It appears from log export data that Woodbank’s activities in this region of Madang province rely on colonial era logging concessions called timber rights purchases, or TRPs, that expired decades ago. Created in 1951, these provided a mechanism to purchase timber rights from customary owners and control the harvesting.
The Yikmol landowners delegation is adamant that the company had not been given consent to be working near or within the conservation area or the matmat. “The logging company didn’t ask us landowners,” Lavate says. “We did not have an agreement with the logging company that they could come on our land but they came in anyway.”
In a soon-to-be-published analysis for the ANU Development Policy Centre drawing on 40 years of insight and data, veteran PNG forestry expert Prof Colin Filer observes that outdated TRPs have produced more log exports than any other type of licence for the clearing of PNG forests, and that almost two-thirds of exports in the past three years have come from areas where TRP agreements have expired.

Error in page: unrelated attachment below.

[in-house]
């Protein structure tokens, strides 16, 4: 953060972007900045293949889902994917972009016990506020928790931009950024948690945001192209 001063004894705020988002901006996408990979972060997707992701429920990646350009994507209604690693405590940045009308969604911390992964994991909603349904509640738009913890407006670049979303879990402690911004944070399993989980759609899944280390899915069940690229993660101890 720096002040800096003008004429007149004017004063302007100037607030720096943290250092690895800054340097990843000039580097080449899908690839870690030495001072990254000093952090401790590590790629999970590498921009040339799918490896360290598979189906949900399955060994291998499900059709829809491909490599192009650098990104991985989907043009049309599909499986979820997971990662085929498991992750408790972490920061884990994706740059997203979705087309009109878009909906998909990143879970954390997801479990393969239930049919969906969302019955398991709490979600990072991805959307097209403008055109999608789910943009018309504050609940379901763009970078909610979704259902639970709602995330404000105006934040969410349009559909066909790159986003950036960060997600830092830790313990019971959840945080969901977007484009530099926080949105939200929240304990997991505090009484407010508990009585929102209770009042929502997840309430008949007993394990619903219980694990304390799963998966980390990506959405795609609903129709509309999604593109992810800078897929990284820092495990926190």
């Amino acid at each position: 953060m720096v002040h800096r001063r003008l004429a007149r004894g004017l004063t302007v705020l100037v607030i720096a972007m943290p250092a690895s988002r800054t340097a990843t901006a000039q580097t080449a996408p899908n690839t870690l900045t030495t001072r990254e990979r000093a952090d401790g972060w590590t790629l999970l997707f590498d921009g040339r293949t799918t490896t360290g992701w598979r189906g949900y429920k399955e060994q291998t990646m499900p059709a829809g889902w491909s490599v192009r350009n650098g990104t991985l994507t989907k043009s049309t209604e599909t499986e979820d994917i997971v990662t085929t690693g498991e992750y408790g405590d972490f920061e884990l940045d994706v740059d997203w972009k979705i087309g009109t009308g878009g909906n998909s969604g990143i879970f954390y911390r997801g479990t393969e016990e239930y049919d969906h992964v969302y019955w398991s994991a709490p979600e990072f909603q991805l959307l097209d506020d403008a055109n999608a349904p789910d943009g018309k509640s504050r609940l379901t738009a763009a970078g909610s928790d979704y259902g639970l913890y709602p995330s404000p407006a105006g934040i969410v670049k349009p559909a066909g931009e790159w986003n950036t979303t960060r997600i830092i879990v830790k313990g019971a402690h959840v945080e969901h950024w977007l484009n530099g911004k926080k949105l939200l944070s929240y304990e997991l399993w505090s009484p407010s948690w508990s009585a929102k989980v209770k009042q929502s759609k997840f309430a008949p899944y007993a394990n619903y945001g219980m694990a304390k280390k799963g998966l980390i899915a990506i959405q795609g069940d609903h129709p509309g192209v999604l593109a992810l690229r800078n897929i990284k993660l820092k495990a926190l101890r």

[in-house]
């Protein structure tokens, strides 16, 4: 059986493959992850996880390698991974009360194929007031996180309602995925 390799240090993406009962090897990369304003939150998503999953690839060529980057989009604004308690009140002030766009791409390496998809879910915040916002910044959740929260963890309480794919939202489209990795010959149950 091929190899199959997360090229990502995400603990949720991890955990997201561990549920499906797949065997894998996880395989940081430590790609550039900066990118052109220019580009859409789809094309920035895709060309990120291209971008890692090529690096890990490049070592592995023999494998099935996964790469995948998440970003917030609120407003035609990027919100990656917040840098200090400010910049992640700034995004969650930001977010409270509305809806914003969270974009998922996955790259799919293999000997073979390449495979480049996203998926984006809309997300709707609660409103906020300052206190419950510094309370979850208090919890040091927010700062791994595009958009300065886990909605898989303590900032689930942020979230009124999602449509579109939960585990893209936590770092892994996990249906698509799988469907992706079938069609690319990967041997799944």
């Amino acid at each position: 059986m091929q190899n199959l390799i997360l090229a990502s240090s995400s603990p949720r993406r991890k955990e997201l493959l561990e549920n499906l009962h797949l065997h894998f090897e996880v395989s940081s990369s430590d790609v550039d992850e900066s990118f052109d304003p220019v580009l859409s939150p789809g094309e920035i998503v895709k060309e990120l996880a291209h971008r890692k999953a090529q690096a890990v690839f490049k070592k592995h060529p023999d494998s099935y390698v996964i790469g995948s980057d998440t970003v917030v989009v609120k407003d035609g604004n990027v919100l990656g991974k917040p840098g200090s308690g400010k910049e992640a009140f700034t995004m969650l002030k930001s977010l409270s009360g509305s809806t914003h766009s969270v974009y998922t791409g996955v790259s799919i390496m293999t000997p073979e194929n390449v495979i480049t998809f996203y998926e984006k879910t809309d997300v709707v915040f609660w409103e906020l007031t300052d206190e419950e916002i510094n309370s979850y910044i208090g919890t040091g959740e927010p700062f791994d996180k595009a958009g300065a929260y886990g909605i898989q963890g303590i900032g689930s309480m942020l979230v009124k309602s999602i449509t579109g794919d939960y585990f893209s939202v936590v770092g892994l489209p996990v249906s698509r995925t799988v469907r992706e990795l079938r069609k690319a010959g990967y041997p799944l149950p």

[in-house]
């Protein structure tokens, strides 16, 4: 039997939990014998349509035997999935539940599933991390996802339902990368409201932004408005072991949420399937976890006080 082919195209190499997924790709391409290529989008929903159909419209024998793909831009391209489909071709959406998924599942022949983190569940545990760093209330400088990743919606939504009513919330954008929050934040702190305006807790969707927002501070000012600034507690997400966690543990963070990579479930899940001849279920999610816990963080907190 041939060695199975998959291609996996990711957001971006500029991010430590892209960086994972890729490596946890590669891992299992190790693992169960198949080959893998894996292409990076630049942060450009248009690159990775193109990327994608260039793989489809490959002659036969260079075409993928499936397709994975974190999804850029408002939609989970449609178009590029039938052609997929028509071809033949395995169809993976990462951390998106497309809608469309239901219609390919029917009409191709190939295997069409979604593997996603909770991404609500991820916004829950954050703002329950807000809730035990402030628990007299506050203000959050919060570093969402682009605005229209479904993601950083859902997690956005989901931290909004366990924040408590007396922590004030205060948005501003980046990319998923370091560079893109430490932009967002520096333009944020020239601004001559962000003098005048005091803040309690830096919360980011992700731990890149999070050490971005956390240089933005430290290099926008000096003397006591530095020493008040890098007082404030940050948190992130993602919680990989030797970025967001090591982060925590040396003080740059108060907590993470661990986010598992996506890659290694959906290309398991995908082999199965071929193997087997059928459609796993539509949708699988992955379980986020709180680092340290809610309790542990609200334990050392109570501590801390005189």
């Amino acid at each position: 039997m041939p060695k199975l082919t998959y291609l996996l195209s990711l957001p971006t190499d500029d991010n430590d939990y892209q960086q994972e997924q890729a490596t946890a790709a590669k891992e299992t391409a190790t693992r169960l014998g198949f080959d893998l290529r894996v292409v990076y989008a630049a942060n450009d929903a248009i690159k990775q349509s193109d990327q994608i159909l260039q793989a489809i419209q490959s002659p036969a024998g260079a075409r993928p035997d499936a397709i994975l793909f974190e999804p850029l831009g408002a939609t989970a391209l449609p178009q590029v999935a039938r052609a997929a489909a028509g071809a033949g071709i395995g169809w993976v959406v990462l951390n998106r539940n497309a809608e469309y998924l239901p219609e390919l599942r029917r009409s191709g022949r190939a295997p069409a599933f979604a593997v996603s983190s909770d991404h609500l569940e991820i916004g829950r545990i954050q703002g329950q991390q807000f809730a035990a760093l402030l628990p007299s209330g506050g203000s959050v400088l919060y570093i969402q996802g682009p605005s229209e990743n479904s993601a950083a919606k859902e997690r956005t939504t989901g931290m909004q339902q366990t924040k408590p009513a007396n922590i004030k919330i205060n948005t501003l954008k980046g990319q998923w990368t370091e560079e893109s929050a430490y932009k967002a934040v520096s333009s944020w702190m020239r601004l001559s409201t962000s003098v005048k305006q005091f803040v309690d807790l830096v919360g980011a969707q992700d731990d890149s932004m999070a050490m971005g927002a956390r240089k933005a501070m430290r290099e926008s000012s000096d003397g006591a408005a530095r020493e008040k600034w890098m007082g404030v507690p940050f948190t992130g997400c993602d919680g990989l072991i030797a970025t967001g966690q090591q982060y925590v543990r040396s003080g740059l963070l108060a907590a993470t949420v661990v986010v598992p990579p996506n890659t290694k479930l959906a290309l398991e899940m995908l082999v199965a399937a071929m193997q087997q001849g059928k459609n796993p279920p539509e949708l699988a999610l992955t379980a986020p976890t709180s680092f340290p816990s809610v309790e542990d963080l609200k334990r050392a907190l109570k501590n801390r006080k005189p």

Filer argues these operations are all illegal, citing a 2017 PNG state solicitor’s opinion which came to a similar conclusion.
Celcor’s Peter Bosip argues that if the licences are not valid, then loggers who use them should be held accountable.
But he has concerns about enforceability, speaking generally and not about Woodbank, “Even when there is a court order stopping them … the court is in Port Moresby. The logger in the remote location doesn’t really tend to recognise what the court says, and keeps on cutting down trees, and this has been an ongoing issue here.”